Unlike most fish, catfish don’t care how visible the line is. As long as you can see the line, then you will lose less fish.
The strength of this mono really comes into play here when fishing for catfish. There are some real monsters lurking in that murky water. When you hook into one, you don’t want to have to worry about whether your line will hold up or not.
Not to mention the branches that are also under there that can wreak havoc on an inferior mono line.
Stren should be in every fisherman’s tackle box that enjoys fishing for catfish.
- The line is bright
- Quality line
7. KastKing FluoroKote
When you fill your spool with 100% KastKing Flourokote, you won’t end up with a day of frustrating wind knots, and loops as you would with a traditional flouro due to its lower memory quotient.
This fishing line has a nice, supple feel uncommon in flouro line making it much easier to tie a strong knot. I have had a few knots give out on me with high test flouro since they can be so thick and stiff. As mentioned earlier, your knot is probably the most important part of your rig and anything that helps you tie up a strong knot is well appreciated.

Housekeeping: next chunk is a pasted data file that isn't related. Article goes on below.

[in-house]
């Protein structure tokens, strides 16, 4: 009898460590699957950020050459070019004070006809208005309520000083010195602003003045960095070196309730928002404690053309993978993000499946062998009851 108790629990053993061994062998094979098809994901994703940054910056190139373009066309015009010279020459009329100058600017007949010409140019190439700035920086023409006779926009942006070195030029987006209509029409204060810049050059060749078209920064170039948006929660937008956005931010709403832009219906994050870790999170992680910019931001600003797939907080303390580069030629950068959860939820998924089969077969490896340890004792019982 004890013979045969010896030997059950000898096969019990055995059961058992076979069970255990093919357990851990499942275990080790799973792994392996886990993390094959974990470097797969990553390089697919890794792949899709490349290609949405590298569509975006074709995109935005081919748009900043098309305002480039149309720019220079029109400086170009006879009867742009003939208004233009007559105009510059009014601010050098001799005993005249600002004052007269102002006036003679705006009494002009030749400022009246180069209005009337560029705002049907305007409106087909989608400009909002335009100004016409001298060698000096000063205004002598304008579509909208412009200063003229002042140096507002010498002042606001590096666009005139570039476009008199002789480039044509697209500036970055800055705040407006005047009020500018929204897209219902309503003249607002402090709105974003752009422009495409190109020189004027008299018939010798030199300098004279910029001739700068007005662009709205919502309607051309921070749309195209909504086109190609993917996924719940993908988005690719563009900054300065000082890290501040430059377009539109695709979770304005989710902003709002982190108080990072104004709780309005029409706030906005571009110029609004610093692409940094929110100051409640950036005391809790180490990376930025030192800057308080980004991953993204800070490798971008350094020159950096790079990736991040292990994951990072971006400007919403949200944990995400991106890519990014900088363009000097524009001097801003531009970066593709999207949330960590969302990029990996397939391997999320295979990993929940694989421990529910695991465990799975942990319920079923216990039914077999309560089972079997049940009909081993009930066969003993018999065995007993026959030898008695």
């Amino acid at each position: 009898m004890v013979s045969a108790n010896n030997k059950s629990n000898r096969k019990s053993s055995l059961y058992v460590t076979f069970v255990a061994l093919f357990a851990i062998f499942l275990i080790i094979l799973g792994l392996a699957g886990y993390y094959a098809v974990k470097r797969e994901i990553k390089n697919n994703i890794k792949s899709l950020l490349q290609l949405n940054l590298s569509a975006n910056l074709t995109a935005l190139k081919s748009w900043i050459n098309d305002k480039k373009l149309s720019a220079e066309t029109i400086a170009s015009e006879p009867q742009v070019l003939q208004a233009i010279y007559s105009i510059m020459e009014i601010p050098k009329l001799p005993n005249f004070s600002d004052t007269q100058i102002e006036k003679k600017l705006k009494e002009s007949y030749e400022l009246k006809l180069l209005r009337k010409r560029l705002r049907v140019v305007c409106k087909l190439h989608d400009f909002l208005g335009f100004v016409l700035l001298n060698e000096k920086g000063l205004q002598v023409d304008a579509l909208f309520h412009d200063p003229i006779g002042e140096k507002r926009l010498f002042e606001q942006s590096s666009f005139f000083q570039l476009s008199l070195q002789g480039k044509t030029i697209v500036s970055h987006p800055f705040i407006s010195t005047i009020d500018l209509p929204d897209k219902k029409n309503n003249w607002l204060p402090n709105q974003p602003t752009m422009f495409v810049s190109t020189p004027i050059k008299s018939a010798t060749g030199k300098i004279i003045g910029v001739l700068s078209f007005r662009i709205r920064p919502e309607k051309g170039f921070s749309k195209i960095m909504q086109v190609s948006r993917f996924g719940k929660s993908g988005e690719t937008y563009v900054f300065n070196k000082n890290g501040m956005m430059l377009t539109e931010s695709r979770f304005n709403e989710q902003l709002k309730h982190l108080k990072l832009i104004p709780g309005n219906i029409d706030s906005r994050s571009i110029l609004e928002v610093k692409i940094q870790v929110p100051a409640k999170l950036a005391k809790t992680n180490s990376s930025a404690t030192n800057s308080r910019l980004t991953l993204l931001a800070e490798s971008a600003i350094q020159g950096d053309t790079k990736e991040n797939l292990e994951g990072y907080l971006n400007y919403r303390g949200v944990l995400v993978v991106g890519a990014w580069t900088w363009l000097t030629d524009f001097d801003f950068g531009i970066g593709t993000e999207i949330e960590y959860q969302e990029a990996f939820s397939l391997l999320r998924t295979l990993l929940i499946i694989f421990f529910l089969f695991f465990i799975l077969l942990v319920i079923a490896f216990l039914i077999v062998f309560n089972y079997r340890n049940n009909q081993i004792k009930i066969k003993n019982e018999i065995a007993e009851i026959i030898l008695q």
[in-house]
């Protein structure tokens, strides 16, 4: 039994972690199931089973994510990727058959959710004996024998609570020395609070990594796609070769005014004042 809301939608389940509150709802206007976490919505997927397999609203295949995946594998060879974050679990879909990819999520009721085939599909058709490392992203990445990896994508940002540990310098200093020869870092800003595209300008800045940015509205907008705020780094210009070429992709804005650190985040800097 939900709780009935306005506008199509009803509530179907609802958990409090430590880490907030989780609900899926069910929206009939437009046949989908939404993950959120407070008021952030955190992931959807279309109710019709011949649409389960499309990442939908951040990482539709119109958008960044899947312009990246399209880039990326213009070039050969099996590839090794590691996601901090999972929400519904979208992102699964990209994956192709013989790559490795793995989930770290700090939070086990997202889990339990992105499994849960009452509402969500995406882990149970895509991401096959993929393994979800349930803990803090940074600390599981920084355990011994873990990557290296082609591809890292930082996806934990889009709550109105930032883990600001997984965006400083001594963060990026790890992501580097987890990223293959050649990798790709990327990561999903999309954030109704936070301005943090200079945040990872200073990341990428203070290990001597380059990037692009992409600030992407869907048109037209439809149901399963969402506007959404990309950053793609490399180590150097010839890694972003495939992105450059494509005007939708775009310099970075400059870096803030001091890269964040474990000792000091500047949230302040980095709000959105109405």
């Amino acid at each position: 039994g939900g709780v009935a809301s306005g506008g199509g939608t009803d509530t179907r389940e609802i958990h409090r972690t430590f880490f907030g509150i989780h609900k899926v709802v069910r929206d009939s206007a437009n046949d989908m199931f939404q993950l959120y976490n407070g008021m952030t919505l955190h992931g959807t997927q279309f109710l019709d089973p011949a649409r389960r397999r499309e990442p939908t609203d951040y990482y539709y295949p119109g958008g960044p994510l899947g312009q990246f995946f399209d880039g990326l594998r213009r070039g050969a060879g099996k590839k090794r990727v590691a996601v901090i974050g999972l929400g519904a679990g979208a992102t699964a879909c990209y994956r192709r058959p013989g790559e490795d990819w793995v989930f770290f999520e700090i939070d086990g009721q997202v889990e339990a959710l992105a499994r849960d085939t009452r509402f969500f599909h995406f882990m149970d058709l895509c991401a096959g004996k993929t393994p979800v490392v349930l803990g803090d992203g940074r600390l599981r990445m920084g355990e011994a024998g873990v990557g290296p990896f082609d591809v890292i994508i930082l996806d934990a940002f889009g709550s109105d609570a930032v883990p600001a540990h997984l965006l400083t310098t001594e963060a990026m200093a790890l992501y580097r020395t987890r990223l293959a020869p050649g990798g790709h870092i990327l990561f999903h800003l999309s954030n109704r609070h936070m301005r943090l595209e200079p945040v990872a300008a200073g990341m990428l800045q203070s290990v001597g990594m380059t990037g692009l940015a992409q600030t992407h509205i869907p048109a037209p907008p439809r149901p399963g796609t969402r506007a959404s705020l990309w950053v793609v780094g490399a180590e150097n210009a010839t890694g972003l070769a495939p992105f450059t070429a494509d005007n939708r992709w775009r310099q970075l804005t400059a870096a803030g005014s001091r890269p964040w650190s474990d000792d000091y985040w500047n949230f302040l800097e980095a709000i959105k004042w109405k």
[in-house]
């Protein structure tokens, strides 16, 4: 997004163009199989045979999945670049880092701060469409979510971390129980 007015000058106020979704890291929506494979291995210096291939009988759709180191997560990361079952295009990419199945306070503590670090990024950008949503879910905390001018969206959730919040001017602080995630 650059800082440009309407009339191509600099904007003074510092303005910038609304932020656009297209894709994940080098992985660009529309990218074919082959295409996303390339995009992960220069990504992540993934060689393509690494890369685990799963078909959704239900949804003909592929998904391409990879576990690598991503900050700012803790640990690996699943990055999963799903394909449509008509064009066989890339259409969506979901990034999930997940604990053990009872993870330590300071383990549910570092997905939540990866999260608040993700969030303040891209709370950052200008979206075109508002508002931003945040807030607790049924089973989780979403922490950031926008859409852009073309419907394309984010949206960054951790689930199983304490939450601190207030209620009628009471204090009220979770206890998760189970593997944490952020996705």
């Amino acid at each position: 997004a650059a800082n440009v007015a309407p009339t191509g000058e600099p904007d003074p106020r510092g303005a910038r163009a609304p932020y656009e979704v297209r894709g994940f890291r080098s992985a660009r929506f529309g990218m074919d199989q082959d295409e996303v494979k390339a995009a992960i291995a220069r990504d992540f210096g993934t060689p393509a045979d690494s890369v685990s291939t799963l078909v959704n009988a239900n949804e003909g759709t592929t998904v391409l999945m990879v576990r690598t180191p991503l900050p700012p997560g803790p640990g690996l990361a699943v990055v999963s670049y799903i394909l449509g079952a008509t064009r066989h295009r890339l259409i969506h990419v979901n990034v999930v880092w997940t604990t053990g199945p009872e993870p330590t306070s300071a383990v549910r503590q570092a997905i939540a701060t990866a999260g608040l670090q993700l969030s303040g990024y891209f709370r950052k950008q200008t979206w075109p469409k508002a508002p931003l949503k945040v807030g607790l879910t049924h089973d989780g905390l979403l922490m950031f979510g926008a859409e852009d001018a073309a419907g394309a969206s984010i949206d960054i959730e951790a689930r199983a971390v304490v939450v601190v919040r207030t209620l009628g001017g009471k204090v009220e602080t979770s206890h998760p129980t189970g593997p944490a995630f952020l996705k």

The best part about this line is the price. For the performance you get out of it, you would expect to pay double.
- Very strong
- Holds a knot very well
- Stretches a lot
8. Berkley Fireline Fused Crystal Superline
This braided line is 3-4 times stronger than your typical monofilament line. And it is much more abrasion proof than many of its competitors. This braid saved me a few times when fishing for toothy bluefish that would have torn my mono to shreds. Instead it held up great and led to an awesome day fishing for monster blues.